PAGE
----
|Amanda Palmer and documentary filmmakers Ray McCormack and Basil Gelpke |
This week, we will be joined by documentary filmmakers Ray McCormack and Basil Gelpke for a special preview screening of A Crude Awakening, which tells the potentially tragic story of our dependence on diminishing natural resources.
A Crude Awakening is based around the growing theory that a peak in global oil production has been reached and that civilization as we know it is about to face a future akin to the Great Depression of the 1930s.
In a world where oil provides the energy for transportation and power generation, and is key to producing products from fertiliser to cosmetics, reaching so-called peak oil is a very big deal. The case made by writer/directors Basil Gelpke and Ray McCormack is all the more powerful for not coming from environmental activists, but from hard headed oil industry insiders: geologists, scientists, and energy-focused investment bankers.
Ray McCormack and Basil Gelpke join Amanda Palmer at a Q&A to talk not only about how our oil-dependent global economy is headed for a downturn, but how the film's conclusion questions our very way of life.
Writer-director Todd Haynes' work has been inspired from subjects such as Karen Carpenter Superstar:The Karen Carpenter Story, 1950s melodrama Far From Heaven, and David Bowie Velvet Goldmine.
|I'm Not There|
His latest film extends his wildly experimental approach. I'm Not There, far from a traditional biopic, re-imagines the legendary Bob Dylan as six separate identities played by six different actors, including Cate Blanchet, who portrays him in one of his most famous moments.
We meet Haynes in an exclusive interview to talk about his kaleidoscopic portrait of the music icon.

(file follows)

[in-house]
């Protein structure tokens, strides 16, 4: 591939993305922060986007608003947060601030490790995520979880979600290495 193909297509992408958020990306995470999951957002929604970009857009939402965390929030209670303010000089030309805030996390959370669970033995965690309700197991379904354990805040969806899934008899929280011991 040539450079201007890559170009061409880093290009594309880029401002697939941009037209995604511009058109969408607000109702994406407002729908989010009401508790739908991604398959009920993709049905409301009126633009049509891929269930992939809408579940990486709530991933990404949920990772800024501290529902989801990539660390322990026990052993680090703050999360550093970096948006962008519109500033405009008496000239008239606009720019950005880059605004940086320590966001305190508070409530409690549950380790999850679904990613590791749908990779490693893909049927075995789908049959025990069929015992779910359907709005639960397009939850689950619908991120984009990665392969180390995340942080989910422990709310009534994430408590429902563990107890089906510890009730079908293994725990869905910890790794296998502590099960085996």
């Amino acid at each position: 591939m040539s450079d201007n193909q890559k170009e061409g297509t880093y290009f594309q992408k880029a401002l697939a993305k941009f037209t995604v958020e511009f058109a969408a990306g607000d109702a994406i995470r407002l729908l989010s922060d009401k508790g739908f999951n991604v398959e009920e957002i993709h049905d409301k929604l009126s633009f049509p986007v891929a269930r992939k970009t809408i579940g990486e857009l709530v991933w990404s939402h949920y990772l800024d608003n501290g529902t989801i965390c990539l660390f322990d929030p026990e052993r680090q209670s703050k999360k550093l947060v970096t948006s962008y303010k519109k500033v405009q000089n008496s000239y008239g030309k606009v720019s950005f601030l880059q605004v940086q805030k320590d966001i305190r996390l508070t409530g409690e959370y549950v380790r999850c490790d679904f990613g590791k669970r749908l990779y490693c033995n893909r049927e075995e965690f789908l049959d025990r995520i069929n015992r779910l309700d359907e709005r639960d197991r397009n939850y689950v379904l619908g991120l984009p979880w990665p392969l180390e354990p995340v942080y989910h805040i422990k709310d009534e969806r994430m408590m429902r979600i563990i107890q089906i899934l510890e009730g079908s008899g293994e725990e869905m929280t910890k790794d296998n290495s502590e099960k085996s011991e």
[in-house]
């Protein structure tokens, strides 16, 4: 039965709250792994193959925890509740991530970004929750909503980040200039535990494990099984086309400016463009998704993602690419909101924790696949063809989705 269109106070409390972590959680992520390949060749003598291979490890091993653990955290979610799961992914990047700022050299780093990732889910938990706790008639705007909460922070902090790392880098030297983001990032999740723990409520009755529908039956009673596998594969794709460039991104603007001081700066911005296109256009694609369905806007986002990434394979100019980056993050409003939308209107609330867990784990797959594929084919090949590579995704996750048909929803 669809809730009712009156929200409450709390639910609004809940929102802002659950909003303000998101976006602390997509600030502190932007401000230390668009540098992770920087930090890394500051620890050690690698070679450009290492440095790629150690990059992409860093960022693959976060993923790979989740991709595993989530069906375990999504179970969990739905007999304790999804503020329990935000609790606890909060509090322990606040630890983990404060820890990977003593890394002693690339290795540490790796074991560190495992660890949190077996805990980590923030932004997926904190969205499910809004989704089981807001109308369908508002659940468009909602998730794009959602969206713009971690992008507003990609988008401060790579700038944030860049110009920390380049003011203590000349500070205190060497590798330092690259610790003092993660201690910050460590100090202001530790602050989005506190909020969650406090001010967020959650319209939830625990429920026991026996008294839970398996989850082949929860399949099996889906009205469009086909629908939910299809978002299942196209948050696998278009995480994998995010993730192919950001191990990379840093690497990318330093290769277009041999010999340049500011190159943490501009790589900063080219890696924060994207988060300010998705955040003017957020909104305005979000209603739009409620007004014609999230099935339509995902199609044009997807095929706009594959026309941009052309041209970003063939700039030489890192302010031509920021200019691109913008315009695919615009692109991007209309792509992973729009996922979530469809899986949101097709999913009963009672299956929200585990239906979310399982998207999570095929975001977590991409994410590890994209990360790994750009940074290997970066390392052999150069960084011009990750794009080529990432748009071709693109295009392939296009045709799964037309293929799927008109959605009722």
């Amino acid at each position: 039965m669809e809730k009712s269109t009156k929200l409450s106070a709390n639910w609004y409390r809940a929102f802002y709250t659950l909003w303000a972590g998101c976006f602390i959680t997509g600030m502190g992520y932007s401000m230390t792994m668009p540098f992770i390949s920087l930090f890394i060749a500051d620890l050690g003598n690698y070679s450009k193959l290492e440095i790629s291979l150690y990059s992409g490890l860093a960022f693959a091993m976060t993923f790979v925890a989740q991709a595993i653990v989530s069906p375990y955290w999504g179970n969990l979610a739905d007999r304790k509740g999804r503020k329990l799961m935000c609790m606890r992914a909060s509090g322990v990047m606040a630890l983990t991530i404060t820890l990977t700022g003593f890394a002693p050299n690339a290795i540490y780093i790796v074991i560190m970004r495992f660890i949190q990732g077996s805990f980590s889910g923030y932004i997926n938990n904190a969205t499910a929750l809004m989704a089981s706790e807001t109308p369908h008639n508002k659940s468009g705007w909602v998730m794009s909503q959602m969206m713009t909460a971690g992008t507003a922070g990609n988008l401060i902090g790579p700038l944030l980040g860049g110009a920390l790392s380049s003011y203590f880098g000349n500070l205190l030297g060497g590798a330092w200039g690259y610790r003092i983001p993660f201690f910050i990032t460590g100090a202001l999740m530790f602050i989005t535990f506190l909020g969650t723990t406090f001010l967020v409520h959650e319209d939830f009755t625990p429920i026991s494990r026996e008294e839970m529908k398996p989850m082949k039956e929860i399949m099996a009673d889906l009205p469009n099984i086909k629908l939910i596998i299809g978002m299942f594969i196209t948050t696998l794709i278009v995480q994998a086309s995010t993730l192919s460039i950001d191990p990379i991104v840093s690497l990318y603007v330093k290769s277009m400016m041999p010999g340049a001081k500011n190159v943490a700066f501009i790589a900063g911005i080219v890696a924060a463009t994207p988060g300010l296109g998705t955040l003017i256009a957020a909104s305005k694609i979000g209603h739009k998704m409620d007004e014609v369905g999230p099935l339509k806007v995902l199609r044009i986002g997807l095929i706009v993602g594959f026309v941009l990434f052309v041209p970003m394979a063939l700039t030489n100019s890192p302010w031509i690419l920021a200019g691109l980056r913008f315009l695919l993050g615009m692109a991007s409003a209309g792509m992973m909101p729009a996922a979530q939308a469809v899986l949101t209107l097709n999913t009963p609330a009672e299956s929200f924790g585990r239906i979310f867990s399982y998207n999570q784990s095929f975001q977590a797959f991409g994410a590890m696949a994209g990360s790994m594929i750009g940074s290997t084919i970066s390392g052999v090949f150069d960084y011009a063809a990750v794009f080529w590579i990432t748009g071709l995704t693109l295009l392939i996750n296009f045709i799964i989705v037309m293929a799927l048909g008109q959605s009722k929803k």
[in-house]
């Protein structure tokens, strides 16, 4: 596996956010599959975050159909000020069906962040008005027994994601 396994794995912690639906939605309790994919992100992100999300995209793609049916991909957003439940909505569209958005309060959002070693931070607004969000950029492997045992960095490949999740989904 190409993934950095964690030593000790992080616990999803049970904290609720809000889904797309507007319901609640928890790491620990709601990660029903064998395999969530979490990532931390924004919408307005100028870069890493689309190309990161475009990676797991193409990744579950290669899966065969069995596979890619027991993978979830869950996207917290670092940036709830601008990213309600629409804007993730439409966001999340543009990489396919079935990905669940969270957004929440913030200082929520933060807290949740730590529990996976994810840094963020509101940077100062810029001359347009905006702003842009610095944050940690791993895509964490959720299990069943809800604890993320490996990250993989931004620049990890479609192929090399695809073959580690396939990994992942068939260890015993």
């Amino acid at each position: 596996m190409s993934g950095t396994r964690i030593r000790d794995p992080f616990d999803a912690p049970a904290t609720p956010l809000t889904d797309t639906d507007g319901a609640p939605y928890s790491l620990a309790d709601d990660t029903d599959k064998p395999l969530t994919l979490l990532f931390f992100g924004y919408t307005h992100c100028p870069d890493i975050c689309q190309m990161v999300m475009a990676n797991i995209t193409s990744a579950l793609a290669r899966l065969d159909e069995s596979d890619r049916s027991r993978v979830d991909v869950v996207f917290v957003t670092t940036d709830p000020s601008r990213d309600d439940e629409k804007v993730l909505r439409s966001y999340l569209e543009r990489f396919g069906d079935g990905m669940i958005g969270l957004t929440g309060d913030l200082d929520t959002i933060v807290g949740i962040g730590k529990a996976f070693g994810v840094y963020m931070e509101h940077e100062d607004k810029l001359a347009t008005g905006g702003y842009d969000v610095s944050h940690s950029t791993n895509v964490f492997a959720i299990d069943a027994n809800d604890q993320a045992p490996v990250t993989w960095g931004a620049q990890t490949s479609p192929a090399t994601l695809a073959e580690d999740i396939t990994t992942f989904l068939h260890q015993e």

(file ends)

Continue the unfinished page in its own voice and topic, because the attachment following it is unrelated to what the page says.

Film Festival Roundup
|Cairo International Film Festival|
Once again, Middle Eastern film festivals are in full swing.
With 141 films from 52 countries, this year's Dubai Film Festival provides Gulf filmmakers – in addition to George Clooney – a broader platform for international exposure.
Meanwhile, the seventh Marrakesh Film Festival focuses on new films from Eastern Europe and Asia.
And the Cairo Film Festival highlights British films and honours actor Matt Dillon and a clearly emotional Harvey Keitel.
Using a 100-year-old Japanese projector and homemade loudspeakers perched on a cart, Mohammed Salim's unique mobile cinema entertains hundreds of poor children in the crumbling city of Kolkata.
Salim hits the roads to travel 12km every day, earning, on average, three dollars a day.
FPS meets the projectionist to discover his interesting way of keeping pace with Bollywood's changing trends.
Watch part one of this episode of The Fabulous Picture Show on YouTube
Watch part two of this episode of The Fabulous Picture Show on YouTube
This episode of The Fabulous Picture Show aired from December 15, 2007
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Source: Al Jazeera